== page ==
Downtown parking a 'disaster'

TIM JEAN/Staff photoSome drivers are having trouble understanding the parking signs in downtown Haverhill. 

When it comes to parking in Haverhill's downtown business district, city councilors say they want less talk and more action from Mayor James Fiorentini.

During last week's City Council meeting, Fiorentini came before the council for the second time in several months to discuss parking issues. At issue for the councilors — who say they've both experienced the parking woes themselves and spoken to residents who have — are things like broken meter kiosks and confusion over the rules.

Councilor Mary Ellen Daly O'Brien was among those to declare the parking issues a “disaster.”

“You can blame it on finances, but I don't think your parking commission has done enough to address the consistent problems,” Daly O'Brien said to the mayor. “You could have come to us and maybe we could have fixed the first six kiosks that went down. I'm not sure if I have a solution, but let's revisit what you want.”

Over the summer, Fiorentini spoke to the council with his ideas for parking enhancements. Those included things like two hours of free street parking from 8 a.m. to 10 a.m., for example — though nothing was formalized.

Now, say councilors including William Macek, a “comprehensive plan for parking” must be instituted — and fast.

“Our downtown parking is a mess,” said Macek, who has long opposed paid parking in the downtown district.

“It isn't the same here or there and there is a lot of things that need to be addressed," he said. "It needs to be simple and we're at the point where we have to do something.”

Improvements related to parking have stalled in recent years since several councilors own property or have parking passes in the downtown area and must recuse themselves from votes related to the issue. Five votes are required, and often as many as four have had to sit out due to conflicts of interest.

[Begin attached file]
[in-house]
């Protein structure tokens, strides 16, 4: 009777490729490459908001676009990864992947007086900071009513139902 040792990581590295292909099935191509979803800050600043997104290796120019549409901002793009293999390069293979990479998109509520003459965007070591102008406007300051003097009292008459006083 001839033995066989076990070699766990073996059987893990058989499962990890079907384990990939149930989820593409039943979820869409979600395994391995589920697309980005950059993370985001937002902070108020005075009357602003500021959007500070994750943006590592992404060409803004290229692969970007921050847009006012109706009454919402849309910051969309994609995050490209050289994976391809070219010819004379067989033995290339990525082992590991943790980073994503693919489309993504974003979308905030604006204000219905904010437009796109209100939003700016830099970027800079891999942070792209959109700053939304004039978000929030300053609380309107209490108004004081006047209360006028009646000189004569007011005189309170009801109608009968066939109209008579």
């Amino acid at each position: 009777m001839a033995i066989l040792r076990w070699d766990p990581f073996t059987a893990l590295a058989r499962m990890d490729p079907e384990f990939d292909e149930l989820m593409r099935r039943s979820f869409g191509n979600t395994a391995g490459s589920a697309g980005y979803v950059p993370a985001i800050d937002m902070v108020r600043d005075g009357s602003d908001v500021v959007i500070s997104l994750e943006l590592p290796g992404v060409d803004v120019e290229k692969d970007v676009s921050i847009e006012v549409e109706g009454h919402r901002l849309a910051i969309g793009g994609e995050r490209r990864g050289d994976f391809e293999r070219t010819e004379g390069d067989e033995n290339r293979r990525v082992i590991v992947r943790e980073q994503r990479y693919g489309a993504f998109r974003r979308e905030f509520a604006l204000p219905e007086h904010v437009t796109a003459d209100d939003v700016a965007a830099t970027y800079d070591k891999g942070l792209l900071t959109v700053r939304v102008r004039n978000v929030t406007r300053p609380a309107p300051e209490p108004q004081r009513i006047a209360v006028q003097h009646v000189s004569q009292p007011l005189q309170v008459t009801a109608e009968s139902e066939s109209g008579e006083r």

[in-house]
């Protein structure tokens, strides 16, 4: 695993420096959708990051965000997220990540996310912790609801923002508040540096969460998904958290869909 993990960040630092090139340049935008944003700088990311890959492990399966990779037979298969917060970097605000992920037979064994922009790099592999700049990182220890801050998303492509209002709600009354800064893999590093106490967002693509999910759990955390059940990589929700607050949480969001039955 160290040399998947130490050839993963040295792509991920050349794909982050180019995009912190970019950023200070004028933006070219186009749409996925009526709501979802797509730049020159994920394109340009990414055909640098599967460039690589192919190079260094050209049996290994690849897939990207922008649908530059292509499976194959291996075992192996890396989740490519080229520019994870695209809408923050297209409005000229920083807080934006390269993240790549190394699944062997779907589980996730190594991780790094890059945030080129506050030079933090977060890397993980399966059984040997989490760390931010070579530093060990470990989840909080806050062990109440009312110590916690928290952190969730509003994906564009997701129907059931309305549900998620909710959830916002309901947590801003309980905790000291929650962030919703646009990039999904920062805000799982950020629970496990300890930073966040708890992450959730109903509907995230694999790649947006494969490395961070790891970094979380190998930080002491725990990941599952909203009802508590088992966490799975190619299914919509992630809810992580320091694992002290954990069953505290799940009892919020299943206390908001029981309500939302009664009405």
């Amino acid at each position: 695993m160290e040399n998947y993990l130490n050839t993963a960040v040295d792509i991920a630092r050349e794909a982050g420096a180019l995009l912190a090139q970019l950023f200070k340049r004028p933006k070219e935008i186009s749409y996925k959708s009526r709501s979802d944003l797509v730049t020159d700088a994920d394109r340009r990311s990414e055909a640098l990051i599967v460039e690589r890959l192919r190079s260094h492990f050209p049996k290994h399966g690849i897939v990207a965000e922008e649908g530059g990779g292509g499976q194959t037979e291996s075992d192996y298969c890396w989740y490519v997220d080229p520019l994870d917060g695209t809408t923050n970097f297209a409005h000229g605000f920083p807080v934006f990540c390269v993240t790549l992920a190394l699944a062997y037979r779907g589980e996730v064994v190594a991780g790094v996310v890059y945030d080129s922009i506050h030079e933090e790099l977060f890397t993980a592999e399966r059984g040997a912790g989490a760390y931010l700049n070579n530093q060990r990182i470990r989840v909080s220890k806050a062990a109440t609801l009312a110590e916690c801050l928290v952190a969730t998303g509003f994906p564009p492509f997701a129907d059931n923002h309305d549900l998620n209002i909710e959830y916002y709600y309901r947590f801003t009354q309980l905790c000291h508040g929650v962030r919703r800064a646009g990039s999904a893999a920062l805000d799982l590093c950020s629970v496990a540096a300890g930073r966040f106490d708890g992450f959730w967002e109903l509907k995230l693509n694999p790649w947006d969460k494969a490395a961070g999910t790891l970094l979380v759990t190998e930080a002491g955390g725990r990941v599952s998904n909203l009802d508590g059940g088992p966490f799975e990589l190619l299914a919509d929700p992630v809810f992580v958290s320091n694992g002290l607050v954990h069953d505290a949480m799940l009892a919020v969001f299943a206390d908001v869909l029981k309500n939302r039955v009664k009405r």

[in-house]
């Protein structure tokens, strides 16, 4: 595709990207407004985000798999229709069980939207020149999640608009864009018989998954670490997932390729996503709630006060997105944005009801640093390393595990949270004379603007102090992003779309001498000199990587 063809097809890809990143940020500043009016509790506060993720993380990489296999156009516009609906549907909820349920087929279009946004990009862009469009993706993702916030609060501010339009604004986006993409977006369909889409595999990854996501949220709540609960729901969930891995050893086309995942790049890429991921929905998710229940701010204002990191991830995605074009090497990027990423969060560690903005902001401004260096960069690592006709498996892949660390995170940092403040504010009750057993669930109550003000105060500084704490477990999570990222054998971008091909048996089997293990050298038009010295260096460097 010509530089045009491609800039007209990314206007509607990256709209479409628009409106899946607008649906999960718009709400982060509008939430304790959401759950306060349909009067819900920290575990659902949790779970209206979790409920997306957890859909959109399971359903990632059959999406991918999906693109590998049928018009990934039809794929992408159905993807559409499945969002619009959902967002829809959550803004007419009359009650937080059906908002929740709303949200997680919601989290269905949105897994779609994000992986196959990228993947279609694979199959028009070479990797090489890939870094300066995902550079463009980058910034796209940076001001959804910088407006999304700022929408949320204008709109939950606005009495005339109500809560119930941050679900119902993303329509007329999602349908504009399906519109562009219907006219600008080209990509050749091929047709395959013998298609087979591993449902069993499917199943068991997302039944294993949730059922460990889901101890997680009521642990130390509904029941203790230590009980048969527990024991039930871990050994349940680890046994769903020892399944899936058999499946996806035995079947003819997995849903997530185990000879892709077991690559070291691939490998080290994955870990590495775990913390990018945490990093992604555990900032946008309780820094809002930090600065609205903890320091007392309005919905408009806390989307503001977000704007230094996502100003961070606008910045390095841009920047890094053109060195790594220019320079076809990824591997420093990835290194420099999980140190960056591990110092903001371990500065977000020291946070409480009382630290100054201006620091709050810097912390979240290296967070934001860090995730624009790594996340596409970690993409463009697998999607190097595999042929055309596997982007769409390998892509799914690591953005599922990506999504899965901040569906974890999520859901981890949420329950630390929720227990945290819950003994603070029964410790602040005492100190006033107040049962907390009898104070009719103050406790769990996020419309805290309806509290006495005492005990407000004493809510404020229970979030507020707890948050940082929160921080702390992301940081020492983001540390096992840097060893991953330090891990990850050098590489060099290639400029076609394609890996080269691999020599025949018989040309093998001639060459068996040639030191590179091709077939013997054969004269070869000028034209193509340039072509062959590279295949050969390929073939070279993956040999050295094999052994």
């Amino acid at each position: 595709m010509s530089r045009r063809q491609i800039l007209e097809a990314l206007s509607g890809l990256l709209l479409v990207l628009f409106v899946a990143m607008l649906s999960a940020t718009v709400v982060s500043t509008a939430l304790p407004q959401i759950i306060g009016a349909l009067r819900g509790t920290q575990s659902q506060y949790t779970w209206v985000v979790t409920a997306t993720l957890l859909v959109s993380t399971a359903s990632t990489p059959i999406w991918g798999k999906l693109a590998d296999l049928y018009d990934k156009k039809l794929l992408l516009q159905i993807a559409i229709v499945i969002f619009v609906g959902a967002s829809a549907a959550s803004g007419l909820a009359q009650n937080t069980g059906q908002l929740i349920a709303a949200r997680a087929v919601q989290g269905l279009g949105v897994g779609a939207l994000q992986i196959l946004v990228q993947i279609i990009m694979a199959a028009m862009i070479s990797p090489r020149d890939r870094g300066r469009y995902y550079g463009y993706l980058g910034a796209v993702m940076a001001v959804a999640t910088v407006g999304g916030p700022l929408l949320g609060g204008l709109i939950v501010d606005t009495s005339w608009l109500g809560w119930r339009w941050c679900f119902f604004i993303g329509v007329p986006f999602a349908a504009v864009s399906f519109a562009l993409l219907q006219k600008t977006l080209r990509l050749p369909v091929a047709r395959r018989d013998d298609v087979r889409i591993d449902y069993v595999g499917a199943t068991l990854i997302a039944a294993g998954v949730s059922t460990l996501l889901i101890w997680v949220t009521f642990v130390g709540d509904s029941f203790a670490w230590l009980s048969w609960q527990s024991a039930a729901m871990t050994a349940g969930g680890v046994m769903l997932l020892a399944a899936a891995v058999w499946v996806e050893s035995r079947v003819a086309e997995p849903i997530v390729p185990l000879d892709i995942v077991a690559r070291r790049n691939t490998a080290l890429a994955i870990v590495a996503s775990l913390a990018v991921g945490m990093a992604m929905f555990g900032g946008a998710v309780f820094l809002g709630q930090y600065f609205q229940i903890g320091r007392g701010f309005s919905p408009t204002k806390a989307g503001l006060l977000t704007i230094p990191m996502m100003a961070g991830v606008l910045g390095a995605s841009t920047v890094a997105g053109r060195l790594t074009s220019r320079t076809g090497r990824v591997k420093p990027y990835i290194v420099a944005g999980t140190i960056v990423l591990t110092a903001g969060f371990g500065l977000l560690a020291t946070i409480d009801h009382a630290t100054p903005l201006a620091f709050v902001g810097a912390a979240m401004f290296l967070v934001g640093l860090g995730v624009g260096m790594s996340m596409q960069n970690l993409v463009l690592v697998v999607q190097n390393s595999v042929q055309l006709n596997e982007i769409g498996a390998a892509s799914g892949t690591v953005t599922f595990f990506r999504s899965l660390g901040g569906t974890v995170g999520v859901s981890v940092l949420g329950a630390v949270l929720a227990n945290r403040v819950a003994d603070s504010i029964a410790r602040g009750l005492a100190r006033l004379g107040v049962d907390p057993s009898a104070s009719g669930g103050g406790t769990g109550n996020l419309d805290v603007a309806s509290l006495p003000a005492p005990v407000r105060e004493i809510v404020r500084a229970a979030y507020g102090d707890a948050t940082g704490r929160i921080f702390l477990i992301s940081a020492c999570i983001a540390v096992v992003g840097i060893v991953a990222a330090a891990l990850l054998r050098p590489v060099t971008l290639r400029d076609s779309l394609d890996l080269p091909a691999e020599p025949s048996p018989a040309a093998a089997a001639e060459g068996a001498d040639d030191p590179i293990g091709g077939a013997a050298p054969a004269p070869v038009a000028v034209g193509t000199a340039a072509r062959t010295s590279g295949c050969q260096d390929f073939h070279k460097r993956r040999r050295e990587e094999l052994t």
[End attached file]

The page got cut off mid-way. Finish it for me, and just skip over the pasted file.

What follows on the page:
To circumvent any conflicts of interest and invoke the so-called “Rule of Necessity,” it was decided last week that council members would each buy a parking pass, leaving them on an even political playing field so they can vote on parking-related matters.

Councilor Thomas Sullivan said the recusals — councilors not voting due to a conflict of interest — weren't as much the issue so much as a lack of action.

“We know that we need to make changes to the parking policy, so let's stop talking about it and take the mayor up on it his recommendation,” Sullivan said.

In the meantime, Sullivan said, Haverhill locals may just need to have a little more patience.

“At the end of the day, people are going to learn to walk to their destinations,” he said. “I grew up when people would park in front of where they were going and if if they couldn't park in front, they wouldn't go. The majority of Haverhill residents (seem to) understand that if you want to go to a nice restaurant, you might have to walk to it.”

Fiorentini said he intends to reconvene his parking commission and take steps to address councilors' points.

 

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